to eeem impolite, but I must decline
to talk to anyone in this place about
my case, as you call it. I don't be-
lieve it would be a good thing for me
or any other person to talk about a
charge that is pending against him in
a place of this kind. Besides, I don't
"I am Maxwell," replied the other.
"I am the fellow who is charged with
the murder of that man Preller, whb
was killed in the Southern hotel, and
whose body was found in a trunk. I
was arrested at Auckland, New Zea-
land, and brought back here to St.
Louis to stand trial, but I have been
assured by my attorneys that I will be
acquitted. They have no case against
me, and Just as soon as I can get
a trial, why, of course I will go free.
'1 have been reading in the papers
about you," answered Dingfelter, "and
if you will pardon me for saying so,
it seems to mo that you have already
been talking too much about your
case. If you are not guilty of the
crime with which you stand charged
you ought to be acquitted, and I hope
you will be."
Dingfelter was In Jail for forty-
seven days, during which time Max
well never let the opportunity pass
without talking to him. Meanwhile
Dingfelter was making daily reports
to me. Maxwell, who seemed to have
implicit confidence in Dingfelter, ad-
mitted that he had killed Preller to
obtain the seven hundred dollars
which the latter possessed.
Maxwell also told Dingfelter that he
had used morphine, which had not
hitherto been suspected, owing to the
presence of the chloroform. The
body was at once exiumed, and
traces of morphine were found, the
examining doctors guarding the secret
faithfully until the trial.
After this information had been ob-
tained from Maxwell it was unneces-
sary to keep Dingfelter in Jail any
longer, and it was accordingly ar-
ranged to have him released on bail.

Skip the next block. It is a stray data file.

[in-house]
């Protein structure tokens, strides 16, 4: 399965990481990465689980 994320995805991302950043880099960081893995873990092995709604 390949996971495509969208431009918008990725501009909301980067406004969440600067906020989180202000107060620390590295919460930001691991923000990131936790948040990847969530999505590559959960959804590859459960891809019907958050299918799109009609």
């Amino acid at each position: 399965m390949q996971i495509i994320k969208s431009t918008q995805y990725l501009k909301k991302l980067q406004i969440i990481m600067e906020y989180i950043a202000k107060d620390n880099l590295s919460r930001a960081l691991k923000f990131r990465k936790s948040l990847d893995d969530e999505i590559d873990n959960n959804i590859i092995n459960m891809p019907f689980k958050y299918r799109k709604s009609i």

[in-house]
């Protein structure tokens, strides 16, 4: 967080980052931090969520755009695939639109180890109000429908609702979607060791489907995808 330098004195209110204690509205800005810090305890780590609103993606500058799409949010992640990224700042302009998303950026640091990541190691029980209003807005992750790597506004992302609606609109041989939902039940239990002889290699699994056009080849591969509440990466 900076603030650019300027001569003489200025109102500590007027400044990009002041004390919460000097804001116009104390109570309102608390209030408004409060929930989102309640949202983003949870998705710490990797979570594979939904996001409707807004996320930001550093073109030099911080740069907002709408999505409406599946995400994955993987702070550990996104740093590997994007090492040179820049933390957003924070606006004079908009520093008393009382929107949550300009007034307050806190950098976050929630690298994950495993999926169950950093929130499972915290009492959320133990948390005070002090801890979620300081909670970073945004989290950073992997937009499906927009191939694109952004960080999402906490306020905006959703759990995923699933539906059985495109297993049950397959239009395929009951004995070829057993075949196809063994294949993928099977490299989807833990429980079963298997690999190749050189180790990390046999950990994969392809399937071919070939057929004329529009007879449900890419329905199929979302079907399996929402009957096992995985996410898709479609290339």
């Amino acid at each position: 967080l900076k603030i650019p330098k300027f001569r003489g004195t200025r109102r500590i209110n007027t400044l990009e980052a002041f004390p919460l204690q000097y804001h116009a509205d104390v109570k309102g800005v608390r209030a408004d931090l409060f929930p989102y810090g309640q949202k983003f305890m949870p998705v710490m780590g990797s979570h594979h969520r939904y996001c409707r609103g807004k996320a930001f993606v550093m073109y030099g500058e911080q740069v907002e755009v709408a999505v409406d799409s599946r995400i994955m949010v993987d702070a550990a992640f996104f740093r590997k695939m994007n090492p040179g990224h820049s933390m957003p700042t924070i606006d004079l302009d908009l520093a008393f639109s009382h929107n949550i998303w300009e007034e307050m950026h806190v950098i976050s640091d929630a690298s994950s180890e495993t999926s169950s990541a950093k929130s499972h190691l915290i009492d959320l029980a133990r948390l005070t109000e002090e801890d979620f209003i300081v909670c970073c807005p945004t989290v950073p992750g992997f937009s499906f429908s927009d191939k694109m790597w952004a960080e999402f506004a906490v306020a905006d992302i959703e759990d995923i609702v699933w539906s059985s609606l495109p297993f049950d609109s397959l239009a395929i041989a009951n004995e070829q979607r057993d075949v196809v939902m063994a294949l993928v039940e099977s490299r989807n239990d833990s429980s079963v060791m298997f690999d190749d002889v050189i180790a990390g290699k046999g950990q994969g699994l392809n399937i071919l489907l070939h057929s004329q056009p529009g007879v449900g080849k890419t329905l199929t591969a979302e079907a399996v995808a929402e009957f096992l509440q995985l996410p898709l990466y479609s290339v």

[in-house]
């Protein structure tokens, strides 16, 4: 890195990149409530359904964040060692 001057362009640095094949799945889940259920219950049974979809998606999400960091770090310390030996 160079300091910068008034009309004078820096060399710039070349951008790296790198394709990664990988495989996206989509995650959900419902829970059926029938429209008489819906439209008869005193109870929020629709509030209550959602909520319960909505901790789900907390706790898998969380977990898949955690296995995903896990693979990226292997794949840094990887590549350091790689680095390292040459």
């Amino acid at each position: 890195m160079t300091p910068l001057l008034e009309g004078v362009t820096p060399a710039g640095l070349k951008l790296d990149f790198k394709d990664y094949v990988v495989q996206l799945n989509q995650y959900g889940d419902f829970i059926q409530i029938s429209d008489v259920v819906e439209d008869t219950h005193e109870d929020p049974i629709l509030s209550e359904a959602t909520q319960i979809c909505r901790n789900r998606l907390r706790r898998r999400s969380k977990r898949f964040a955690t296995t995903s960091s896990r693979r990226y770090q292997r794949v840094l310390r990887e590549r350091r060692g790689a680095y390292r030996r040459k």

When Dingfelter told Maxwell that
he was about to leave the prison he
added that if there was any way in
which he could assist him he would
be glad to do so.
"You can do a whole lot for me,"
answered Maxwell, "by getting two of
your friends to come here when my
trial is called and have them testify
that they met Preller and myself in
Boston, and that they accompanied us
to the depot when we were leaving
Boston; that at the depot I proposed
that the party take a parting drink;
that Preller, these two men, and my-
self went to a cafe, and that when I
paid I displayed a roll of seven one-
hundred-dollar bills; that I explained
that I wanted to change one of these
bills so that I might have smaller
bills with which to pay my expenses
on my way to St. Louis. If they will
testify to this it will account for the
six one-hundred-dollar bills that I
took from Preller."
"Are you sure that your lawyers
will not get these friends of mine Into answered.
trouble or let the pollre get next to
them if I can get them to couie?"
Maxwell assured Dingfelter that his
friends would be perfectly safe in com-
ing to St. Louis, aud that the police
would not get next to them, provided,
of course, that they were uot already
known to the police.
It was about five o'clock in the eve-
ning when Dingfelter was released
from jail on bond, and at that hour
the courts in the building had ad-
journed for the day, and the news-
paper correspondents and all others
had left the building except for the
few attaches who were on duty. Thus
Dingfelter left the Jail unobserved.
He took a circuitous route to my
house, where he remained until a late
hour, when I sent him to New York.
I had instructed him to open a corre-
spondence with Maxwell from that
city, so as to get positive instructions
from Maxwell as to what the wit-
nesses were to testify to when they
took the stand in his defense. He car-
ried out these instructions to the let-
ter. The correspondence was kept up
through the medium of Maxwell's at-
torneys, copies of the letters sent, and
the originals that came back, coming
into my hands. When the trial was
called Dingfelter, or McCulloch, as he
may now be known again, returned to
St. Louis, his presence there being
unknown to anyone except myself and
Messrs. Clover and McDonald.
At the trial Maxwell took the stand
in his own defense and testified that
he had administered chloroform to
his friend Preller on the fatal evening
at the Southern hotel, for the purpose
of alleviating his pain. He saw fit to
mention a certain disease as the cause
of Preller's sufferings, whereupon a
second autopsy was made, which
showed conclusively that Maxwell's
statement on this point was untrue.
Dingfelter was among the nrst wit-
nesses to be called by the prosecution.
After being duly sworn, he took his
seat on the witness stand. Maxwell
shot one glance at him, turned ashen
pale, and collapsed. He hurriedly
communicated to his attorneys the
fact that he recognized Dingfelter,
which caused consternation among the
party for the defense. The following